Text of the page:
78 Works

Data from: Functional basis of the sexual dimorphism in the auditory fovea of the duetting bushcricket Ancylecha fenestrata

Jan Scherberich, Jennifer Hummel, Stefan Schöneich & Manuela Nowotny
From mammals to insects, acoustic communication is in many species crucial for successful reproduction. In the duetting bushcricket Ancylecha fenestrata, the mutual acoustic communication between males and females is asymmetrical. We investigated how those signalling disparities are reflected by sexual dimorphism of their ears. Both sexes have tympanic ears in their forelegs, but male ears possess a significantly longer crista acustica containing 35% more scolopidia. With more sensory cells to cover a similar hearing range,...

Data from: Trophic and non-trophic interactions influence the mechanisms underlying biodiversity–ecosystem functioning relationships under different abiotic conditions

Nathaly R. Guerrero-Ramírez & Nico Eisenhauer
Plant diversity effects on ecosystem functioning usually have been studied from a plant perspective. However, the mechanisms underlying biodiversity–ecosystem functioning relationships may also depend on positive or negative interactions between plants and other biotic and abiotic factors, which remain poorly understood. Here we assessed whether plant–herbivore and/or plant–detritivore interactions modify the biodiversity–ecosystem functioning relationship and the mechanisms underlying biodiversity effects, including complementarity and selection effects, biomass allocation, vertical distribution of roots, and plant survival using...

Data from: Temperature effects on prey and basal resources exceed that of predators in an experimental community

Madhav P. Thakur, John N. Griffin, Tom Künne, Susanne Dunker, Andrea Fanesi & Nico Eisenhauer
Climate warming alters the structure of ecological communities by modifying species interactions at different trophic levels. Yet, the consequences of warming-led modifications in biotic interactions at higher trophic levels on lower trophic groups are lesser known. Here, we test the effects of multiple predator species on prey population size and traits, and subsequent effects on basal resources along an experimental temperature gradient (12-15C, 17-20C, and 22-25C). We experimentally assembled food web modules with two congeneric...

Data from: Characterization of unexplored deadwood mycobiome in highly diverse subtropical forests using culture-independent molecular technique

Witoon Purahong, Katherina A. Pietsch, Guillaume Lentendu, Ricardo Schöps, Helge Bruelheide, Christian Wirth, François Buscot & Tesfaye Wubet
The deadwood mycobiome, also known as wood-inhabiting fungi (WIF), are among the key players in wood decomposition, having a large impact on nutrient cycling in forest soils. However, our knowledge of WIF richness and distribution patterns in different forest biomes is limited. Here, we used pyrotag sequencing of the fungal internal transcribed spacer (ITS2) region to characterize the deadwood mycobiome of two tree species with greatly different wood characteristics (Schima superba and Pinus massoniana) in...

Data from: Genomic and morphological evidence converge to resolve the enigma of Strepsiptera

Oliver Niehuis, Gerrit Hartig, Sonja Grath, Hans Pohl, Jörg Lehmann, Hakim Tafer, Alexander Donath, Veiko Krauss, Carina Eisenhardt, Jana Hertel, Malte Petersen, Christoph Mayer, Karen Meusemann, Ralph S. Peters, Peter F. Stadler, Rolf G. Beutel, Erich Bornberg-Bauer, Duane D. McKenna & Bernhard Misof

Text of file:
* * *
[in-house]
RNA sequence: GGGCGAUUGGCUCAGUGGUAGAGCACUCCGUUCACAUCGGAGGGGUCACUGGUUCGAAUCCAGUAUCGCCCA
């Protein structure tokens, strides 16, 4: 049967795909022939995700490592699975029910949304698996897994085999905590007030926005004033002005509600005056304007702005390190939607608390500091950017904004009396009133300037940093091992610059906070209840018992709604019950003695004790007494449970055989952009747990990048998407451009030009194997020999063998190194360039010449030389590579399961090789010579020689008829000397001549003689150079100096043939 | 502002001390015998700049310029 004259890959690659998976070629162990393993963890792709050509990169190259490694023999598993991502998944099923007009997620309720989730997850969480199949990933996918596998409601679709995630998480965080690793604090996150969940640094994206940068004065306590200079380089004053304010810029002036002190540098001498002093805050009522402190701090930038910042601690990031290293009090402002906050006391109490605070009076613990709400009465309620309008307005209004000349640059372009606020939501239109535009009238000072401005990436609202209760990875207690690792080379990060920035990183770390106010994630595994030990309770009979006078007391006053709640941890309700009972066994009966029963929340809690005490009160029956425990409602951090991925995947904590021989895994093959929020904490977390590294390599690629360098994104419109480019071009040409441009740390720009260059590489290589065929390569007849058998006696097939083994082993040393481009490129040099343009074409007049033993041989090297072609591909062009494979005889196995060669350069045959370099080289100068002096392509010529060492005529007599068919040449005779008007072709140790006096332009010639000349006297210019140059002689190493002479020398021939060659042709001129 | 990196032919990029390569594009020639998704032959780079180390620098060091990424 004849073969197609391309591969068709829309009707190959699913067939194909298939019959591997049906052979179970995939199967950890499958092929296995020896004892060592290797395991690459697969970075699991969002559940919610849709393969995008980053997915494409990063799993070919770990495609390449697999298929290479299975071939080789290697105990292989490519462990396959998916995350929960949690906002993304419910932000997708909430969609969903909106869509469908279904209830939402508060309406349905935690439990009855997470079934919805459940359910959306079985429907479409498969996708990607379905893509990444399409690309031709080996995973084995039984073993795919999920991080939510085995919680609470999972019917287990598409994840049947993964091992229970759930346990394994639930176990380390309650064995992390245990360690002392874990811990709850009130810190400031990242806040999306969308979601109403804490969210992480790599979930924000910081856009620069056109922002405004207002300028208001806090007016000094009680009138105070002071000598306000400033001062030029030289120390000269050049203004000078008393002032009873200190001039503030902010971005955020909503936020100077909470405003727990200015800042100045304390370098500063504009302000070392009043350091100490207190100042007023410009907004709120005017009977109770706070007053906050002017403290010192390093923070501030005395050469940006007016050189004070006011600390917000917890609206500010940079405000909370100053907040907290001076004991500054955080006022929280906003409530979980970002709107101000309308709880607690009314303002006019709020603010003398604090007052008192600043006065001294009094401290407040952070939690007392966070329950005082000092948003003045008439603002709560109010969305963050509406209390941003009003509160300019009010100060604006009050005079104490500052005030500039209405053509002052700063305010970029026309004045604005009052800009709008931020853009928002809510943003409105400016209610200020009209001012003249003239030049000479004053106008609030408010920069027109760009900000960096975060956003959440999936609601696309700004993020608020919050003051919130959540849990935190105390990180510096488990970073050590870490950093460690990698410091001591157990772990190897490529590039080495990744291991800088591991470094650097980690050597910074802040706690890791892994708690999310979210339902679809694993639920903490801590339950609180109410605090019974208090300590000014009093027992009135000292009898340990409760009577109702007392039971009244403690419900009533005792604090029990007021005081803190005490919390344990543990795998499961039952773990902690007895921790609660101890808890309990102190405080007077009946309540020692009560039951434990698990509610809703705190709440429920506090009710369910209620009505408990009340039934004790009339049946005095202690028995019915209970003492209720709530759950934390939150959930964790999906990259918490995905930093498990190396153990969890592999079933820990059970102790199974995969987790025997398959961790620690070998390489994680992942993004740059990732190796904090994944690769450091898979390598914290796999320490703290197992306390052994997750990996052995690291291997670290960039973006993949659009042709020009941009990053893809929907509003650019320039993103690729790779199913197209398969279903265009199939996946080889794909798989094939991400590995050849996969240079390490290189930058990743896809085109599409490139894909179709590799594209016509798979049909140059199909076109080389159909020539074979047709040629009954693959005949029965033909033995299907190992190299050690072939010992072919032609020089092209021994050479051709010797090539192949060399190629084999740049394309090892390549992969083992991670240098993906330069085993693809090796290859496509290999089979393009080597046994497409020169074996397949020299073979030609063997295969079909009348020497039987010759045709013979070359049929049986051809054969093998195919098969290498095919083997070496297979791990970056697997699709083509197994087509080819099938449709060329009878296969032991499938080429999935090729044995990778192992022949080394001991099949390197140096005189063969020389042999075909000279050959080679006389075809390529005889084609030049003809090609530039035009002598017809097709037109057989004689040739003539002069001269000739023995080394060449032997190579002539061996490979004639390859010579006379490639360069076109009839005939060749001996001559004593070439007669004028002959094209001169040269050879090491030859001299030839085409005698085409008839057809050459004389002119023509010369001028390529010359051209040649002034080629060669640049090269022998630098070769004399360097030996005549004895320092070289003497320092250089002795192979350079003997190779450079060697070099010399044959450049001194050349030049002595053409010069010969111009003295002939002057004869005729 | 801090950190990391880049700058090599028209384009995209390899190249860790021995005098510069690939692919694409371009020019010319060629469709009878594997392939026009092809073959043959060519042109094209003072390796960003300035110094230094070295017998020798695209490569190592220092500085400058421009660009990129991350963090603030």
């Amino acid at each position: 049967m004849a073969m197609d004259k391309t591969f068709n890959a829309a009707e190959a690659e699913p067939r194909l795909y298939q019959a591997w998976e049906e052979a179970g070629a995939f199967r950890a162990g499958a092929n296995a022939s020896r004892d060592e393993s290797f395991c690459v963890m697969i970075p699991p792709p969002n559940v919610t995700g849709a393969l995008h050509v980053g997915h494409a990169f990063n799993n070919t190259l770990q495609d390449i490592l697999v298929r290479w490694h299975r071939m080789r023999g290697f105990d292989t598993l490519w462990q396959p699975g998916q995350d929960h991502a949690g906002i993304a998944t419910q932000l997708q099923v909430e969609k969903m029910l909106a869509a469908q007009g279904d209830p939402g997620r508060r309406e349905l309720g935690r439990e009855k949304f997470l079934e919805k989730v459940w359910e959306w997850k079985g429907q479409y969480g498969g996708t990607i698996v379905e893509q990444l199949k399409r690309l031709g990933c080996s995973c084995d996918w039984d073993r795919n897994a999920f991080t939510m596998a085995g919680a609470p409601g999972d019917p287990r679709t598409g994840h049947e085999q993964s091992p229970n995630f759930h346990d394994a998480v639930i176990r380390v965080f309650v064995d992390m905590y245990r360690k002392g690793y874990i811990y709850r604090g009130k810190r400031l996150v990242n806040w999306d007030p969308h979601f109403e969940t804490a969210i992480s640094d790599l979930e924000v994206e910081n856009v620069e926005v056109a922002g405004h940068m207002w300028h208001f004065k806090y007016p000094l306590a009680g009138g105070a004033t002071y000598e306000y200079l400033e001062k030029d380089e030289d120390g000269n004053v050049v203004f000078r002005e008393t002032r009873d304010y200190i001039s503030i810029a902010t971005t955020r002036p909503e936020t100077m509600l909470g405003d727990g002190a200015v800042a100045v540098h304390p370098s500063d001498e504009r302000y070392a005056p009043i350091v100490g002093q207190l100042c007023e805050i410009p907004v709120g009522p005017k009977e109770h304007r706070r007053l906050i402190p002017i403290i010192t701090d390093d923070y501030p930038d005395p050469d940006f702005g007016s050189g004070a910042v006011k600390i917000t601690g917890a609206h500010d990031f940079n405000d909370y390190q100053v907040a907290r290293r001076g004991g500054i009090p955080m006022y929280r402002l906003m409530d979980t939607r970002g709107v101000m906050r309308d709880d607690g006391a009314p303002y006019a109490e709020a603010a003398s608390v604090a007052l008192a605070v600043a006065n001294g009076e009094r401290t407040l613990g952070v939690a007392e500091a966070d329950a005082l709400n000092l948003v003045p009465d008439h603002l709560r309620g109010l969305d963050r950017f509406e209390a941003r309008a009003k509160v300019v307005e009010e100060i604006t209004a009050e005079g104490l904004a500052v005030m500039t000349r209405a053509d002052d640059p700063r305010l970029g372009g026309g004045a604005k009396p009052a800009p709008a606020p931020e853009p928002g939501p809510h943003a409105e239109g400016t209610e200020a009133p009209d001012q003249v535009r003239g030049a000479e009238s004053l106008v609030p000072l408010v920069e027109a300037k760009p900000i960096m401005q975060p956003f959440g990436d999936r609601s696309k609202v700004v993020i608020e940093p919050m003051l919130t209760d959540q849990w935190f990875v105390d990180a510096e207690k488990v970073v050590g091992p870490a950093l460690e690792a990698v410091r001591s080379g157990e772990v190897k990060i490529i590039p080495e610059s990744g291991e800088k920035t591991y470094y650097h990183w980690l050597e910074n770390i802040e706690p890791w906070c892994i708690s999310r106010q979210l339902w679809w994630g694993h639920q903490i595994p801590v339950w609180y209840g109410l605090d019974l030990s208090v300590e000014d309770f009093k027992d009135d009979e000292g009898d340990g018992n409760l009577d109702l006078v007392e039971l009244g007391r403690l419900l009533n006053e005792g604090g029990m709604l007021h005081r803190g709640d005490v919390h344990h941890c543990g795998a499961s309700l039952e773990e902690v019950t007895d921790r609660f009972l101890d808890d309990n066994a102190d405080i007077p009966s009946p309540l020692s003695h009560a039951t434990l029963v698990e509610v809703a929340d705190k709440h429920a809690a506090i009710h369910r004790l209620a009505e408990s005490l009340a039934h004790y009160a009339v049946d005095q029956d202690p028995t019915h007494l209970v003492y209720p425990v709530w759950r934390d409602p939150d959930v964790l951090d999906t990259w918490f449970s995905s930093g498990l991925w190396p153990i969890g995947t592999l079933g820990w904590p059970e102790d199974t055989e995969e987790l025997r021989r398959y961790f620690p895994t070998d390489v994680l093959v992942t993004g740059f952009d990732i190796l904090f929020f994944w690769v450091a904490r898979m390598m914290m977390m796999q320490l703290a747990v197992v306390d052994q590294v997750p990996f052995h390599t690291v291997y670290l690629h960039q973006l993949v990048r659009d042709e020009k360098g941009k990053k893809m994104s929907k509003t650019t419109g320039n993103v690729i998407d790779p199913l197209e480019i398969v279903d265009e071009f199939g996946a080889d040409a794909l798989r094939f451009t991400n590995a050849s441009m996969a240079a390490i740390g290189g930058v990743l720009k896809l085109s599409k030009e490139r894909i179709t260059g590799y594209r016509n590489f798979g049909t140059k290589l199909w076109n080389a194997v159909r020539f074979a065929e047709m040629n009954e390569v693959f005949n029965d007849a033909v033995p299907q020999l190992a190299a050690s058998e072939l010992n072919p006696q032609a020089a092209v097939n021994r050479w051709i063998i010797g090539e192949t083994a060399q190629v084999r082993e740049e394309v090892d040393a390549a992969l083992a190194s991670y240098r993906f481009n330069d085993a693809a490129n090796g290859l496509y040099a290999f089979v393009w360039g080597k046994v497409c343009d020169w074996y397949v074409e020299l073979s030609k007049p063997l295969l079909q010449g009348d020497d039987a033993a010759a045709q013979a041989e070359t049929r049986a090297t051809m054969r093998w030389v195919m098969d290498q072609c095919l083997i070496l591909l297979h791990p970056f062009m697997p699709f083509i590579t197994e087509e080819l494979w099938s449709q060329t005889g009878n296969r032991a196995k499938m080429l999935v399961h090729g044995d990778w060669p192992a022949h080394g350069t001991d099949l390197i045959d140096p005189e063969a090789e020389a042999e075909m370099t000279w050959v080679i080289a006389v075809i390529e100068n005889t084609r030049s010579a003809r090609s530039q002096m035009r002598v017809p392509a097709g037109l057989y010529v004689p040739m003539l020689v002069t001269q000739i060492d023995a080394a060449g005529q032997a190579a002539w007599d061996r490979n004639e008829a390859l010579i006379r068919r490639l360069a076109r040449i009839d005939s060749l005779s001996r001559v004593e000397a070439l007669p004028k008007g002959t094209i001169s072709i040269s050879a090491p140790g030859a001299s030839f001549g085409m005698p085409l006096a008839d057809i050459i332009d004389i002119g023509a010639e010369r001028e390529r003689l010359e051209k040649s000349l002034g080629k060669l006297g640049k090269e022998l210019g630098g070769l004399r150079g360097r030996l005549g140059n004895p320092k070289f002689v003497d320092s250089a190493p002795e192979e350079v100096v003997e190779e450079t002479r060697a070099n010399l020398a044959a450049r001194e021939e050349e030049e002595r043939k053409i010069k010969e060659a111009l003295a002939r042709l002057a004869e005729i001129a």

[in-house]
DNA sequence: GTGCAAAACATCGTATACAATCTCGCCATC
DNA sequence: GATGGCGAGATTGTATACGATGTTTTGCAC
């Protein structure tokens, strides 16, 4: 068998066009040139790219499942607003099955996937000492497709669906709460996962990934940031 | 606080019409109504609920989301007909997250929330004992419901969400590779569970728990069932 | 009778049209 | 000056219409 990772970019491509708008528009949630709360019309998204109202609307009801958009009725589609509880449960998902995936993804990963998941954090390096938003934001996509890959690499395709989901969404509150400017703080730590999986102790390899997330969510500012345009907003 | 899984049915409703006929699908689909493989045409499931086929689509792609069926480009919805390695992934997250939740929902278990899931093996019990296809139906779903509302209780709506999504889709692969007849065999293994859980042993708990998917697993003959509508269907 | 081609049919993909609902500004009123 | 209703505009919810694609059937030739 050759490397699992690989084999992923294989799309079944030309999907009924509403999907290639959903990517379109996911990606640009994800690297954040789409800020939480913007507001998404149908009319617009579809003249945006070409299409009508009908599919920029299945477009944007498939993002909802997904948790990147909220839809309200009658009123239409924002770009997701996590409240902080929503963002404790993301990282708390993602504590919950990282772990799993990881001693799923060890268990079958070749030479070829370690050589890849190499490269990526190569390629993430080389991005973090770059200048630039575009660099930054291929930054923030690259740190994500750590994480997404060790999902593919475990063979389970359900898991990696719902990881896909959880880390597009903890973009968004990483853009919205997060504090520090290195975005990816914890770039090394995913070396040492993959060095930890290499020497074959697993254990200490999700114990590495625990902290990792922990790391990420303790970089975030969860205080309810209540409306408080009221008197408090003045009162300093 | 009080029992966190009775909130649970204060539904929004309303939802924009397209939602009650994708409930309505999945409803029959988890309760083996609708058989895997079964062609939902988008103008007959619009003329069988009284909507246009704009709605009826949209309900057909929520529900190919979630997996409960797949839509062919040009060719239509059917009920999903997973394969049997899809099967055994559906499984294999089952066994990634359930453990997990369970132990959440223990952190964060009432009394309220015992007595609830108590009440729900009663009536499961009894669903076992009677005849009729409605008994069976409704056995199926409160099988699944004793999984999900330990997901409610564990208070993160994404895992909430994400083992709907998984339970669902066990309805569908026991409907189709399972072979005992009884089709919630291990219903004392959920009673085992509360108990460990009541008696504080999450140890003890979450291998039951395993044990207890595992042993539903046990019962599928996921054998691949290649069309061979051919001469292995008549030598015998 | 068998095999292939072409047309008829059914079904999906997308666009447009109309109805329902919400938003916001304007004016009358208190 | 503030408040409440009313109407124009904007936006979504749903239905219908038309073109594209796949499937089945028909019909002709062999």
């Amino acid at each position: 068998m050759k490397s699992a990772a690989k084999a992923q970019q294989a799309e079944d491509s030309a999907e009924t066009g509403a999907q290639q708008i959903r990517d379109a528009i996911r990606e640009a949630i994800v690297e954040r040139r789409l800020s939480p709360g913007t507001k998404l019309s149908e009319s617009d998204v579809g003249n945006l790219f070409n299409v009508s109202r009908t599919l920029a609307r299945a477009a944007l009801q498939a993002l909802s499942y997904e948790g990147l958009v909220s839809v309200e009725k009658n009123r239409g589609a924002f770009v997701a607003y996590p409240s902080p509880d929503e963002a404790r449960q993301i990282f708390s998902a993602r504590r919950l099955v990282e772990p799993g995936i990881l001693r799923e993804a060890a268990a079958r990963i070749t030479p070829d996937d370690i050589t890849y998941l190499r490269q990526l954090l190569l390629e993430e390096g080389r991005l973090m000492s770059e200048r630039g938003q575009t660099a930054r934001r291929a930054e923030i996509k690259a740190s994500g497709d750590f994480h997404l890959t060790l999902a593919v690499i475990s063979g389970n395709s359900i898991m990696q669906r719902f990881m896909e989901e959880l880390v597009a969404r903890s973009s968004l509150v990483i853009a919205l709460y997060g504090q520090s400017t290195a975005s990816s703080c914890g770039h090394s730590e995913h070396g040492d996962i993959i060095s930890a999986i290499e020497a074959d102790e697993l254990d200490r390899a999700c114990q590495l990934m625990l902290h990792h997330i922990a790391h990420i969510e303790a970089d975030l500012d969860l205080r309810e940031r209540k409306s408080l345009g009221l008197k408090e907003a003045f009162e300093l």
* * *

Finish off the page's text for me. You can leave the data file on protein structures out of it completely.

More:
The phylogeny of insects, one of the most spectacular radiations of life on earth, has received considerable attention. However, the evolutionary roots of one intriguing group of insects, the twisted-wing parasites (Strepsiptera), remain unclear despite centuries of study and debate. Strepsiptera exhibit exceptional larval developmental features, consistent with a predicted step from direct (hemimetabolous) larval development to complete metamorphosis that could have set the stage for the spectacular radiation of metamorphic (holometabolous) insects. Here we...

Data from: Visual phenotype matching: cues to paternity are present in rhesus macaque faces

Anahita J. N. Kazem & Anja Widdig
The ability to recognize kin and thus behaviourally discriminate between conspecifics based on genetic relatedness is of importance both in acquiring inclusive fitness benefits and to enable optimal inbreeding. In primates, mechanisms allowing recognition of paternal relatives are of particular interest, given that in these mating systems patrilineal information is unlikely to be available via social familiarity. Humans use visual phenotype matching based on facial features to identify their own and other's close relatives, and...

Data from: Re-assessing the diversity of negative strand RNA viruses in insects

Simon Käfer, Sofia Paraskevopoulou, Florian Zirkel, Nicolas Wieseke, Alexander Donath, Malte Petersen, Terry C. Jones, Shanlin Liu, Xin Zhou, Martin Middendorf, Sandra Junglen, Bernhard Misof & Christian Drosten
The spectrum of viruses in insects is important for subjects as diverse as public health, veterinary medicine, food production, and biodiversity conservation. The traditional interest in vector-borne diseases of humans and livestock has drawn the attention of virus studies to hematophagous insect species. However, these represent only a tiny fraction of the broad diversity of Hexapoda, the most speciose group of animals. Here, we systematically probed the diversity of negative strand RNA viruses in the...

Data from: Early Miocene marine ostracods from southwestern India: implications for their biogeography and the closure of the Tethyan Seaway

Moriaki Yasuhara, Yuanyuan Hong, Skye Yunshu Tian, Wing Ki Chong, Rachel Wai Ching Chu, Hisayo Okahashi, Markus Reuter, Werner E. Piller & Mathias Harzhauser
Twenty-six genera and 34 species of early Miocene Indian shallow-marine ostracods were examined for taxonomy and paleobiogeography. A new genus Paractinocythereis and new species Costa ponticulocarinata were described. Early Miocene Indian ostracod fauna shows strong affinity to Eocene–Miocene Eastern and Western Tethyan ostracod faunas and Miocene–Recent Indo-Pacific ostracod fauna, supporting the Hopping Hotspot Hypothesis that Tethyan biodiversity hotspot have shifted eastward through Arabia to Indo-Australian Archipelago (IAA) together with concomitant biogeographic shifts of the Tethyan...